Flying Canada's skies has typically been a turbulent affair.
The two national carriers,
(CA:Toronto), have had to contend with the daunting geography of the world's second-largest country and a sparse population of 30 million people. Throw in airfare wars, labor strife and the ongoing competition from airlines flying out of border towns like Buffalo, N.Y., and Detroit, and it becomes clear why the Great White North is not the place where airborne cash cows come to graze.
The tough environment has given way to a dramatic restructuring of the unpredictable Canadian airline industry, which could result in the union of Air Canada and the ever-troubled Canadian Airlines by year's end. Cruising in the slipstream of this volatile environment, however, is Calgary-based
(WJA:Toronto), Canada's fastest-growing airline. With its no-frills service and low fares, the 3-year-old airline is doing what many thought impossible: maintaining substantial growth and profits without tapping into the country's most competitive routes -- the Toronto-Ottawa-Montreal corridor.
Like the name suggests, WestJet serves 12 western Canadian cities, from Thunder Bay, Ontario, to Victoria, British Columbia. And while destinations like Grande Prairie and Saskatoon may not give WestJet the cachet that a Hong Kong, Paris or New York departure could deliver, the upstart doesn't seem to mind.
After all, this is an airline that has openly modeled itself after Dallas-based
, the hugely successful low-fare carrier which continues to prosper in the fiercely competitive U.S. market. Like Southwest, WestJet has focused on simple route structures, lower operating costs, high utilization rates, homogeneous equipment and, of course, competitive pricing. The company was founded by Clive Beddoe, a Calgary developer frustrated by the high fares he had to pay on frequent business trips to Vancouver.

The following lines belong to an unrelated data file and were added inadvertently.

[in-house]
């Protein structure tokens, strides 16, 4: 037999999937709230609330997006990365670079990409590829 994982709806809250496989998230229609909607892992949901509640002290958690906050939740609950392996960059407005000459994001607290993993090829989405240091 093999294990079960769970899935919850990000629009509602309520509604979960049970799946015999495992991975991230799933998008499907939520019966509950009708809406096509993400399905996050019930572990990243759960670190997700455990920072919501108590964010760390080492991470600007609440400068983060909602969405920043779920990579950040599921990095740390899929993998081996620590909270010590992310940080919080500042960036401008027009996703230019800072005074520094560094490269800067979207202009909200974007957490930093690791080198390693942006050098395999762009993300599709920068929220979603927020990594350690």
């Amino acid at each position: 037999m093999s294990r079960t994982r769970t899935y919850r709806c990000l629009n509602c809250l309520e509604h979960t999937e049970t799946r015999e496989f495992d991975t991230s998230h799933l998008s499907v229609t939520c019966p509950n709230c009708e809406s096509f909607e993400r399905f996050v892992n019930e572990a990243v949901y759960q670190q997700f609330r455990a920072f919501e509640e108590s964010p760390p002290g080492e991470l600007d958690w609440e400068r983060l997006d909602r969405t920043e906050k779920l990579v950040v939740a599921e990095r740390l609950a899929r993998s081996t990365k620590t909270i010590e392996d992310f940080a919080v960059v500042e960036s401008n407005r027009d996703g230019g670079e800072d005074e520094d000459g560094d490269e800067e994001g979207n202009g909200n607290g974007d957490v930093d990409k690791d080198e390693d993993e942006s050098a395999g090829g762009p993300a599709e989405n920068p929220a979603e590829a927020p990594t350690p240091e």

Since the company's initial public offering at C$10 ($6.79) on July 13, the stock's performance has been solid. Shares of WestJet, which trade on the
Toronto Stock Exchange
, currently hover around $C13.80 and have traded as high as $C16.50.
WestJet's second-quarter revenue rose to $C45 million from $C28 million in the same period a year ago, while earnings per share for the quarter almost doubled to 11 Canadian cents from 6 Canadian cents.
David Gillen, an economist and air-transport specialist at
Wilfred Laurier University
in Ontario, notes that while low-fare airlines are typically easy prey for industry behemoths, WestJet has been the benefactor of a sound growth strategy, as well as great timing. It has steered clear of the eastern part of the country, where Air Canada has been known to drive out upstart competitors, while western Canada's traditional air power, Canadian, is too distracted by its own woes to concern itself with the new kid on the block.
"WestJet's cost structure is so much lower than Canadian's and Air Canada's, and that gives them a credible position in terms of how low they can set their fares," Gillen says. "They have followed the Southwest Airlines strategy ... and they have not deviated from it at all. As a consequence, their revenue per flight is substantial."
At the same time, the Calgary company has cultivated its own base of customers, one that isn't easily swayed by the pomp and perks of its bigger industry brethren. "They haven't tried to take on the incumbents, but rather have built the market," Gillen says of the company, noting that WestJet has yet to take aim at the business-class jet set. In some regards, Gillen argues, WestJet is really in competition with all modes of transport: planes, trains and, of course, automobiles.
And staying west might not be such a bad thing, says Julius Maldutis, a New York-based airlines analyst with
CIBC World Markets
, who rates WestJet shares strong buy. "The western Canadian market is a billion-dollar revenue market," he says. "They have 11 more cities in western Canada that they can serve that they currently do not serve." These could include Kamloops, British Columbia, and Lethbridge, Alberta. (CIBC was the lead underwriter for WestJet's IPO.)
In the midst of turmoil on the national airline front, anything can happen. The economic Darwinism currently playing itself out in the Canadian skies may not bode well for dinosaurs like Canadian and Air Canada, but for little guys like WestJet, it's shaping up to be clear skies ahead.
For more on WestJet and the Canadian airlines industry, please see stories by
Sept. 13 and
Derek Moscato is a Vancouver-based freelance journalist.